TLRs are pattern recognition receptors that recognize pathogen-associated molecular patterns (PAMPs) or damage-associated molecular patterns (DAMPs). PAMPs are associated with microbial pathogens, whereas DAMPs are linked to cell components, which are released during cell damage or death, to induce the innate immune response [43]. It is well known that PAMPs derived from abundant gut bacteria are transferred to the serum and bone marrow, where they promote systemic innate immunity [44]. It is also possible that DAMPs activate basophils in pancreatic tissue from patients with type 1 AIP. DAMPs of TLR2 and TLR4 include biglycan, high-mobility group box protein 1 (HMGB1), heat shock protein 70, fibronectin, and others [45]. They have been shown to play roles in the induction of experimental pancreatitis [46]. HMGB1, released by necrotic acinar cells, induces tissue injury and inflammation via TLR4 activation [47, 48]. As a result of acinar cell necrosis, HMGB1 may activate basophils via TLR4 in pancreatic tissue of type 1 AIP patients. HMGB1 and self-nucleic acid complexes are also involved in the development of chronic inflammatory disease [49, 50]. Thus, excessive immune reactions mediated by endogenous TLR ligands may be involved in the development of type 1 AIP. The difference in the function of basophils activated via TLR2 and TLR4 signaling is still unclear. Basophils activated via TLR2 and/or TLR4 signaling may participate in Th2 immune response and elimination of endogenous debris [51, 52, 53]. In the future, it will be necessary to clarify the differences in the properties of basophils activated via different TLRs in order to better understand pancreatitis pathophysiology.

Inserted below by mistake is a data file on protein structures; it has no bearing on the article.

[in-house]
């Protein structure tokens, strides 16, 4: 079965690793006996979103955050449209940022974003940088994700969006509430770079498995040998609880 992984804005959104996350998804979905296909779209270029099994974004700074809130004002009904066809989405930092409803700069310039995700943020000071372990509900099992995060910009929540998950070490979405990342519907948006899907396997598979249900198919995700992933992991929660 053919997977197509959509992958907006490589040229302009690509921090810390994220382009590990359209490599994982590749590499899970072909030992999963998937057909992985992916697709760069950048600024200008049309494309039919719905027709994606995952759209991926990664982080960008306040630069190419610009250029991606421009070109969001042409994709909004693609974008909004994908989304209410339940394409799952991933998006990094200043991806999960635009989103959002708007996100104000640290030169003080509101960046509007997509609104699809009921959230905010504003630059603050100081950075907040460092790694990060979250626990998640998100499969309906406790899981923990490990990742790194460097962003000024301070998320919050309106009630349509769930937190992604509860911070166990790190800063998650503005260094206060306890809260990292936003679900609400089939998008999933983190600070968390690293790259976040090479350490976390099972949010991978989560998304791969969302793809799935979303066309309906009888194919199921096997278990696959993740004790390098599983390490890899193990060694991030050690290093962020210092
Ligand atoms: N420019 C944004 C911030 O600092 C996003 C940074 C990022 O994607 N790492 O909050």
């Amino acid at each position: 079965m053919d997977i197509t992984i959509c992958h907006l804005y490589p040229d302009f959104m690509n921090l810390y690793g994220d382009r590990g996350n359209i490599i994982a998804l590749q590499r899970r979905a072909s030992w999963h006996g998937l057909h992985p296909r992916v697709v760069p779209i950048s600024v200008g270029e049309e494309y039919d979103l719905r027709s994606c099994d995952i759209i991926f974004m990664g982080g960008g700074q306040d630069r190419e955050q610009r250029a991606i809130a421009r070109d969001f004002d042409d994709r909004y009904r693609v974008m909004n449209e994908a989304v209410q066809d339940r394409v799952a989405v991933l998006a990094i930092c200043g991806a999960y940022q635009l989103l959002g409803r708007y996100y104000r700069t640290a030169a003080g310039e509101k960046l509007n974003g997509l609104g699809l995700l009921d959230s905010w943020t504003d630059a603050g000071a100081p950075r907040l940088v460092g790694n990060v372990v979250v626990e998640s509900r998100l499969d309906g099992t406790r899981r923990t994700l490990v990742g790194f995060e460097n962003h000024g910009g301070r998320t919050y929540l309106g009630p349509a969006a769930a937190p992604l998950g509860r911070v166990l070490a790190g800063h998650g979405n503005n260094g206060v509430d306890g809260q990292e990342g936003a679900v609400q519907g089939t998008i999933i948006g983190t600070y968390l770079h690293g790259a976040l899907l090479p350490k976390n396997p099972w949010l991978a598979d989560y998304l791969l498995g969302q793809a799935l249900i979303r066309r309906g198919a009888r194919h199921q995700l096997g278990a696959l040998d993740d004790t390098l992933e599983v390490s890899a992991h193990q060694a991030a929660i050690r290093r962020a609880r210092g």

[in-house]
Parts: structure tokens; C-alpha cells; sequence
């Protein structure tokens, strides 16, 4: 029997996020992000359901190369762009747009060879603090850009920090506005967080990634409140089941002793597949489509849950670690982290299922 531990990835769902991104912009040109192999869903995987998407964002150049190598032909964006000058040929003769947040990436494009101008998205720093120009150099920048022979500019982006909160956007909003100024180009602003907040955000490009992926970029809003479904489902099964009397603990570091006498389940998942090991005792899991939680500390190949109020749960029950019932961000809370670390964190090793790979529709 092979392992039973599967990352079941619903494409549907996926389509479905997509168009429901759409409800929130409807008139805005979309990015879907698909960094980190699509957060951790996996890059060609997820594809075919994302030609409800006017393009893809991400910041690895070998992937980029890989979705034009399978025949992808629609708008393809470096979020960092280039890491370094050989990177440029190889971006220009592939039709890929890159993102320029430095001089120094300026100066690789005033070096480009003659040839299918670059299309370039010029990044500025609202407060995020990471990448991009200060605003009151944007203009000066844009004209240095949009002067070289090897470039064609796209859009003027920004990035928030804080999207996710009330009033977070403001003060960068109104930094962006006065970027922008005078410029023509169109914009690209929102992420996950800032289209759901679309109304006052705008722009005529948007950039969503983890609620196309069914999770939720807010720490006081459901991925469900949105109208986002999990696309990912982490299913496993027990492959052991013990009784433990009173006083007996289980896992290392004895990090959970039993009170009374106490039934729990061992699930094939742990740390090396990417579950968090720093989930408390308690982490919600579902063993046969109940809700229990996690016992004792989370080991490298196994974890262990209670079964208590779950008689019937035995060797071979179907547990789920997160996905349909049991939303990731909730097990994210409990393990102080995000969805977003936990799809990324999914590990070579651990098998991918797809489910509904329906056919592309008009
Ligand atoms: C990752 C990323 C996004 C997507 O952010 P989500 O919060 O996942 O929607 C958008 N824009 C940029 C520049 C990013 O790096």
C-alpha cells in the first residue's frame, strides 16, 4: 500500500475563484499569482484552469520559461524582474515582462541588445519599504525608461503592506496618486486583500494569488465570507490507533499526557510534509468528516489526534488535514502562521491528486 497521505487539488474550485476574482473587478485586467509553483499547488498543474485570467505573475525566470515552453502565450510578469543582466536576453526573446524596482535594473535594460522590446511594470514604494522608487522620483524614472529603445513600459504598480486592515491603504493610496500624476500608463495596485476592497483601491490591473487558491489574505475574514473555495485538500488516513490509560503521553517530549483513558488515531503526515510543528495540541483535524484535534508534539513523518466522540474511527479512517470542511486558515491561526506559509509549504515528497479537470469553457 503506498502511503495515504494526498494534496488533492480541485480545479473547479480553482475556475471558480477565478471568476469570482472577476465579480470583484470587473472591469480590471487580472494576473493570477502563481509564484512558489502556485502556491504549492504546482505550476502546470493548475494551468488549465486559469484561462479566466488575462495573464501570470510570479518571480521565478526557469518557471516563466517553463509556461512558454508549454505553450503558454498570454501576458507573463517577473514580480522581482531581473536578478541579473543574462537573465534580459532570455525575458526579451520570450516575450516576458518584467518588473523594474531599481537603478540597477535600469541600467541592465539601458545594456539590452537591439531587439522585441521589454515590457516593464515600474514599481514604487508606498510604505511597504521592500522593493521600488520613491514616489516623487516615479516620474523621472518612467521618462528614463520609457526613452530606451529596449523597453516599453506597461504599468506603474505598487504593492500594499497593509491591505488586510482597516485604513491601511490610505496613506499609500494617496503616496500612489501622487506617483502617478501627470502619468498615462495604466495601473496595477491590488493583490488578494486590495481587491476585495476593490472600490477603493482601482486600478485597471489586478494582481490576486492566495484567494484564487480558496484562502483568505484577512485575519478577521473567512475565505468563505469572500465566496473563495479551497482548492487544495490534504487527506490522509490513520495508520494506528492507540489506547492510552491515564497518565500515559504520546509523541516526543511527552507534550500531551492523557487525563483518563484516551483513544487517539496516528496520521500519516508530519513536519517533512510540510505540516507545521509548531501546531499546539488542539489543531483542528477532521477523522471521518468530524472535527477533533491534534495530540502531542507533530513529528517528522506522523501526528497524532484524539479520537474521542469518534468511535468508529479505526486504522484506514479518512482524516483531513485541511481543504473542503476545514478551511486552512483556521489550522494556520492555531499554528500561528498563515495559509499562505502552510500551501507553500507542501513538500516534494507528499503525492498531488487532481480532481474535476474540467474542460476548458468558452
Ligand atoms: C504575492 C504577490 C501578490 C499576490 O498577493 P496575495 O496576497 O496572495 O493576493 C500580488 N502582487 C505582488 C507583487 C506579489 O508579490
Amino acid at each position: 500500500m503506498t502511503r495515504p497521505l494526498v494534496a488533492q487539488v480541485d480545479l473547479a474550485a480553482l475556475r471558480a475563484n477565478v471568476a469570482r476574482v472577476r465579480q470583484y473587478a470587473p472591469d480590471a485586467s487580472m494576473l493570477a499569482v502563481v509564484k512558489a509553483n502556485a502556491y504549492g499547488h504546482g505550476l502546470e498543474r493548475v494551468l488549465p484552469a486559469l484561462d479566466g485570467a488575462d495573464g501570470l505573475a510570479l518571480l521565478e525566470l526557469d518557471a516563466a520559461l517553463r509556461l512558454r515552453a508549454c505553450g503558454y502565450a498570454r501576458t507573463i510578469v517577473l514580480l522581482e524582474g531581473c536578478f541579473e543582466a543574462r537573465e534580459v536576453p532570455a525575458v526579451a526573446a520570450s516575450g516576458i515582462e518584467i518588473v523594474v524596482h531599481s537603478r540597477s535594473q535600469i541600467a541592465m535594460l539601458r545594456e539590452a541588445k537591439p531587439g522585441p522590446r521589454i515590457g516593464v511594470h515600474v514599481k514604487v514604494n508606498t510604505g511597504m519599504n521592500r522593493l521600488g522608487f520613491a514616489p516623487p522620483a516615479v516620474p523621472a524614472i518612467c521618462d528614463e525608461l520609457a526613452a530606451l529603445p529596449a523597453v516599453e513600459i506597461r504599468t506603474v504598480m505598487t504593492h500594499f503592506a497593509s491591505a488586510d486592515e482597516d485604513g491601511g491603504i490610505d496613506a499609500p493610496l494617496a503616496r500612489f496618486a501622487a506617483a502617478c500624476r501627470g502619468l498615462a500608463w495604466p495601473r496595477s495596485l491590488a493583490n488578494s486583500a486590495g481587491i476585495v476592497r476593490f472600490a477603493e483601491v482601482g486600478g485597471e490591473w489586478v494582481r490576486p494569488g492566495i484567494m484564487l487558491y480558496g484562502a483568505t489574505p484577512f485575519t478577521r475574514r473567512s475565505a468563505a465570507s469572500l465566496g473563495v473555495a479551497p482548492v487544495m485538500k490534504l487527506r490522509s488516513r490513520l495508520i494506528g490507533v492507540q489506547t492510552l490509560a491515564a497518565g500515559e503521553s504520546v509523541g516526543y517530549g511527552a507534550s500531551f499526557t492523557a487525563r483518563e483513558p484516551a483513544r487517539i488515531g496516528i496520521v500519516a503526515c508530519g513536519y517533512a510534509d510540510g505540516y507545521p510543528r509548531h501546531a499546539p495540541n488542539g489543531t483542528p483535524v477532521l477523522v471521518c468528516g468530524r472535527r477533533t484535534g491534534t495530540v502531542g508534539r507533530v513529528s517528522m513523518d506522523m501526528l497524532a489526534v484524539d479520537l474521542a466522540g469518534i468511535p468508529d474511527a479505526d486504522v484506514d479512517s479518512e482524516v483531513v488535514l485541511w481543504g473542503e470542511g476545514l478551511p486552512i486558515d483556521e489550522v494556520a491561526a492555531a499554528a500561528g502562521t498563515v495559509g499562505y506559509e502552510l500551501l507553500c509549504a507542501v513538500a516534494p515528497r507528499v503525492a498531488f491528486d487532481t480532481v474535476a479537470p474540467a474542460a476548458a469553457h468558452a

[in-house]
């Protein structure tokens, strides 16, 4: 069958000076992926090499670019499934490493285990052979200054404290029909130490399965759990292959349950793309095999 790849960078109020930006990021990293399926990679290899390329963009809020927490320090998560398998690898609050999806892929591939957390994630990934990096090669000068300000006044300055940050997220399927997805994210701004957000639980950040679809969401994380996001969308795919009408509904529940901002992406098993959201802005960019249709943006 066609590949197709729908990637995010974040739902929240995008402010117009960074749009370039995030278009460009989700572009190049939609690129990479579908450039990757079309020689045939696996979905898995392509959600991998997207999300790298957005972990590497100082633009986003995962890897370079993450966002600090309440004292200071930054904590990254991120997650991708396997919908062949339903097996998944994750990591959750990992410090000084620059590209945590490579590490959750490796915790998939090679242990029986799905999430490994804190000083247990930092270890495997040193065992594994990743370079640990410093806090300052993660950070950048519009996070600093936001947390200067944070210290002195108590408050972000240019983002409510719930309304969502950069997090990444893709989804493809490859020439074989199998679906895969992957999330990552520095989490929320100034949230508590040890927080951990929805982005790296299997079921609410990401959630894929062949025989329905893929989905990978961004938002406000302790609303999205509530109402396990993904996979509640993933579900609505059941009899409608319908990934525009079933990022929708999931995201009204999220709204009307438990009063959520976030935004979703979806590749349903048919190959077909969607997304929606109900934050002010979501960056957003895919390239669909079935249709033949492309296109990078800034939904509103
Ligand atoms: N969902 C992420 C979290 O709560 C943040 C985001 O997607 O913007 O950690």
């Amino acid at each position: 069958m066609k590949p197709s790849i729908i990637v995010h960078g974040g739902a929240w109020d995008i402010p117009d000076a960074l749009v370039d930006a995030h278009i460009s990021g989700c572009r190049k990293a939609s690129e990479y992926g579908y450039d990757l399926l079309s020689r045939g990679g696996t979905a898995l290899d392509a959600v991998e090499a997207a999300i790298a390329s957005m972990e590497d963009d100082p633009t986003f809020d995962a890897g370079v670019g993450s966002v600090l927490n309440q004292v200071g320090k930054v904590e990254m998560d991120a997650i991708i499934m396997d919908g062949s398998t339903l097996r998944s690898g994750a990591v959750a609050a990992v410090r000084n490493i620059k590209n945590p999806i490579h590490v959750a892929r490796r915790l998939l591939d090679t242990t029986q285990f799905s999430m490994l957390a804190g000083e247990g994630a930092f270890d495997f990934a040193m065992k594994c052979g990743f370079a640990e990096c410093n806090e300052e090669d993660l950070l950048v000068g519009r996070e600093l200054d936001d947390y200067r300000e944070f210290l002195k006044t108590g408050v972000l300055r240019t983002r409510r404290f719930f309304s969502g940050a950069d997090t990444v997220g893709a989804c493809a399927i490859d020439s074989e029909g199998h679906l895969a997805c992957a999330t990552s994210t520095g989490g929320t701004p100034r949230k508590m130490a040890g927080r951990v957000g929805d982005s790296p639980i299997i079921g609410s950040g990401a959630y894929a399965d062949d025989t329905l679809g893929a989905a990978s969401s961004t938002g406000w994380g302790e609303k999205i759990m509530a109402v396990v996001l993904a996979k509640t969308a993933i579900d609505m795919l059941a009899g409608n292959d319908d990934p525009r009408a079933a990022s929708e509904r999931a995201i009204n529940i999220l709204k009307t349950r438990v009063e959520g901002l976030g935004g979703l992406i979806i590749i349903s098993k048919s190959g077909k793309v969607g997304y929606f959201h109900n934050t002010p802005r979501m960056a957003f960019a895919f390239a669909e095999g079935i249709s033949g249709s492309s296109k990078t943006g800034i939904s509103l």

In conclusion, our results demonstrate that together with M2 macrophages, basophils activated via TLR signaling may also play an important role in pathophysiology of type 1 AIP.

Notes

Acknowledgements

This study was partially supported by a Grant-in-Aid for Scientific Research of the Ministry of Culture and Science of Japan (17K09468, 15K09052), by the Research Program on Intractable Diseases from the Ministry of Labor and Welfare of Japan, and by Grants-in-Aid from the Ministry of Education, Culture, Sports, Science and Technology of Japan from the CREST Japan Science and Technology Agency. We thank professor A-Hon Kwon for pancreatic surgery. We warmly thank Mr. Gonda for technical advice about flow cytometry data analysis.

Compliance with ethical standards

Conflict of interest

The authors declare that they have no conflicts of interest.

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© The Author(s) 2017

Open AccessThis article is distributed under the terms of the Creative Commons Attribution 4.0 International License (http://creativecommons.org/licenses/by/4.0/), which permits unrestricted use, distribution, and reproduction in any medium, provided you give appropriate credit to the original author(s) and the source, provide a link to the Creative Commons license, and indicate if changes were made.

Authors and Affiliations

  • Masato Yanagawa
    • 1
  • Kazushige Uchida
    • 1
  • Yugo Ando
    • 1
  • Takashi Tomiyama
    • 1
  • Takashi Yamaguchi
    • 1
  • Tsukasa Ikeura
    • 1
  • Toshiro Fukui
    • 1
  • Akiyoshi Nishio
    • 1
  • Yoshiko Uemura
    • 2
  • Takayuki Miyara
    • 3
  • Hiroyuki Okamoto
    • 4
  • Souhei Satoi
    • 5
  • Kazuichi Okazaki
    • 1
  1. 1.The Third Department of Internal Medicine, Division of Gastroenterology and HepatologyKansai Medical UniversityHirakataJapan
  2. 2.Department of PathologyKansai Medical UniversityHirakataJapan
  3. 3.The First Department of Internal Medicine, Division of Hematology, Respiratory Medicine and RheumatologyKansai Medical UniversityHirakataJapan
  4. 4.Department of DermatologyKansai Medical UniversityHirakataJapan
  5. 5.Department of SurgeryKansai Medical UniversityHirakataJapan